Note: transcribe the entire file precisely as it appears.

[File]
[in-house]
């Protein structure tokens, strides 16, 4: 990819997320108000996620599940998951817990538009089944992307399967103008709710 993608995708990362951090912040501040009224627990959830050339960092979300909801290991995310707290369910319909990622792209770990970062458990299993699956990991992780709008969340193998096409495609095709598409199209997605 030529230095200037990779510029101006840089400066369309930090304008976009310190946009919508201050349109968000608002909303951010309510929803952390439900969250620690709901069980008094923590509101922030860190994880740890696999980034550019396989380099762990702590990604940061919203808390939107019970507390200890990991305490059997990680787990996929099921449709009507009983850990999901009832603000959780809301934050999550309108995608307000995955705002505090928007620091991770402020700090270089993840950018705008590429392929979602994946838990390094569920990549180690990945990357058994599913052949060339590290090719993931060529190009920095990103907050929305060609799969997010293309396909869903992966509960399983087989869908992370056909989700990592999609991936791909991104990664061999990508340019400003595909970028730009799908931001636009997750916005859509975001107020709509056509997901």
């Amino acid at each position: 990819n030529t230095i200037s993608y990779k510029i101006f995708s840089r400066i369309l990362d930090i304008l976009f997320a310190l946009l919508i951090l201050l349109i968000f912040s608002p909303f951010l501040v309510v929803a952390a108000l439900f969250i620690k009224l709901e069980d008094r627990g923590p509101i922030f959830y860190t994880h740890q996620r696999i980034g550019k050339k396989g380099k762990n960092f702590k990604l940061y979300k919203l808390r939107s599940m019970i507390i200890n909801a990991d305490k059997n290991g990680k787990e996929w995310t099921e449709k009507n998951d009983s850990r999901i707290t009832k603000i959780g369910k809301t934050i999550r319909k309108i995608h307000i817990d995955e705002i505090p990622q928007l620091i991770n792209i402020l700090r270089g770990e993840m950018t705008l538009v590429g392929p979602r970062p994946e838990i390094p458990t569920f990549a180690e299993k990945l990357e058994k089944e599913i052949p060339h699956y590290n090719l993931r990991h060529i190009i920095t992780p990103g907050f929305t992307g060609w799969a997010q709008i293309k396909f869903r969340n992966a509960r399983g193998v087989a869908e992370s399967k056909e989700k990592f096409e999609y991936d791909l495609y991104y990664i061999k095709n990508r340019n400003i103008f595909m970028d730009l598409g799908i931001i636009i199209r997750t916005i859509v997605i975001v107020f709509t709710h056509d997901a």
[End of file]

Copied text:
[in-house]
């Protein structure tokens, strides 16, 4: 990819997320108000996620599940998951817990538009089944992307399967103008709710 993608995708990362951090912040501040009224627990959830050339960092979300909801290991995310707290369910319909990622792209770990970062458990299993699956990991992780709008969340193998096409495609095709598409199209997605 030529230095200037990779510029101006840089400066369309930090304008976009310190946009919508201050349109968000608002909303951010309510929803952390439900969250620690709901069980008094923590509101922030860190994880740890696999980034550019396989380099762990702590990604940061919203808390939107019970507390200890990991305490059997990680787990996929099921449709009507009983850990999901009832603000959780809301934050999550309108995608307000995955705002505090928007620091991770402020700090270089993840950018705008590429392929979602994946838990390094569920990549180690990945990357058994599913052949060339590290090719993931060529190009920095990103907050929305060609799969997010293309396909869903992966509960399983087989869908992370056909989700990592999609991936791909991104990664061999990508340019400003595909970028730009799908931001636009997750916005859509975001107020709509056509997901």
């Amino acid at each position: 990819n030529t230095i200037s993608y990779k510029i101006f995708s840089r400066i369309l990362d930090i304008l976009f997320a310190l946009l919508i951090l201050l349109i968000f912040s608002p909303f951010l501040v309510v929803a952390a108000l439900f969250i620690k009224l709901e069980d008094r627990g923590p509101i922030f959830y860190t994880h740890q996620r696999i980034g550019k050339k396989g380099k762990n960092f702590k990604l940061y979300k919203l808390r939107s599940m019970i507390i200890n909801a990991d305490k059997n290991g990680k787990e996929w995310t099921e449709k009507n998951d009983s850990r999901i707290t009832k603000i959780g369910k809301t934050i999550r319909k309108i995608h307000i817990d995955e705002i505090p990622q928007l620091i991770n792209i402020l700090r270089g770990e993840m950018t705008l538009v590429g392929p979602r970062p994946e838990i390094p458990t569920f990549a180690e299993k990945l990357e058994k089944e599913i052949p060339h699956y590290n090719l993931r990991h060529i190009i920095t992780p990103g907050f929305t992307g060609w799969a997010q709008i293309k396909f869903r969340n992966a509960r399983g193998v087989a869908e992370s399967k056909e989700k990592f096409e999609y991936d791909l495609y991104y990664i061999k095709n990508r340019n400003i103008f595909m970028d730009l598409g799908i931001i636009i199209r997750t916005i859509v997605i975001v107020f709509t709710h056509d997901a």